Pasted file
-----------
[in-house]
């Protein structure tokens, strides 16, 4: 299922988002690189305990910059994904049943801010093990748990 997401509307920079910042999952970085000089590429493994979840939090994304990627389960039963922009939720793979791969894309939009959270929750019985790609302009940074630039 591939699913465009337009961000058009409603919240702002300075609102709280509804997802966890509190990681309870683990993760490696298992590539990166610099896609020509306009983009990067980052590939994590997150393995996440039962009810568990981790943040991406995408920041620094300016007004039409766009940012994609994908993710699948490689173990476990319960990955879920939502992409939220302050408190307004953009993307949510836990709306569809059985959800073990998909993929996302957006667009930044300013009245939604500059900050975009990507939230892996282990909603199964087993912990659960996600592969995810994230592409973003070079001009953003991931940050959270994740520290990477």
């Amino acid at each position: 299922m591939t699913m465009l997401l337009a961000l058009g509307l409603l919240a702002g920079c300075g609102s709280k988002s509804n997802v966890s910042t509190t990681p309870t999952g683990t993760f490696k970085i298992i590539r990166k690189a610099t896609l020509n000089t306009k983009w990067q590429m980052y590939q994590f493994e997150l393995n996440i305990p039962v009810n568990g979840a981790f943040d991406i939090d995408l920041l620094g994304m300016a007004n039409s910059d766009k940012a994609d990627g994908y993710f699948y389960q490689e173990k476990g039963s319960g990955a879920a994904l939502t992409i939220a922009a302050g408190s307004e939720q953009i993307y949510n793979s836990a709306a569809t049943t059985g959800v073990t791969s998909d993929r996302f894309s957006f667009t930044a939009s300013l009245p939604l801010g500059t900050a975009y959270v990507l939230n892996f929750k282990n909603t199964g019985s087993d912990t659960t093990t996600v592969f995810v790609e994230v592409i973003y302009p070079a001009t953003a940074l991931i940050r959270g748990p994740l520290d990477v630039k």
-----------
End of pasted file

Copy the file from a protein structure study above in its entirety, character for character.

[in-house]
């Protein structure tokens, strides 16, 4: 299922988002690189305990910059994904049943801010093990748990 997401509307920079910042999952970085000089590429493994979840939090994304990627389960039963922009939720793979791969894309939009959270929750019985790609302009940074630039 591939699913465009337009961000058009409603919240702002300075609102709280509804997802966890509190990681309870683990993760490696298992590539990166610099896609020509306009983009990067980052590939994590997150393995996440039962009810568990981790943040991406995408920041620094300016007004039409766009940012994609994908993710699948490689173990476990319960990955879920939502992409939220302050408190307004953009993307949510836990709306569809059985959800073990998909993929996302957006667009930044300013009245939604500059900050975009990507939230892996282990909603199964087993912990659960996600592969995810994230592409973003070079001009953003991931940050959270994740520290990477």
């Amino acid at each position: 299922m591939t699913m465009l997401l337009a961000l058009g509307l409603l919240a702002g920079c300075g609102s709280k988002s509804n997802v966890s910042t509190t990681p309870t999952g683990t993760f490696k970085i298992i590539r990166k690189a610099t896609l020509n000089t306009k983009w990067q590429m980052y590939q994590f493994e997150l393995n996440i305990p039962v009810n568990g979840a981790f943040d991406i939090d995408l920041l620094g994304m300016a007004n039409s910059d766009k940012a994609d990627g994908y993710f699948y389960q490689e173990k476990g039963s319960g990955a879920a994904l939502t992409i939220a922009a302050g408190s307004e939720q953009i993307y949510n793979s836990a709306a569809t049943t059985g959800v073990t791969s998909d993929r996302f894309s957006f667009t930044a939009s300013l009245p939604l801010g500059t900050a975009y959270v990507l939230n892996f929750k282990n909603t199964g019985s087993d912990t659960t093990t996600v592969f995810v790609e994230v592409i973003y302009p070079a001009t953003a940074l991931i940050r959270g748990p994740l520290d990477v630039k």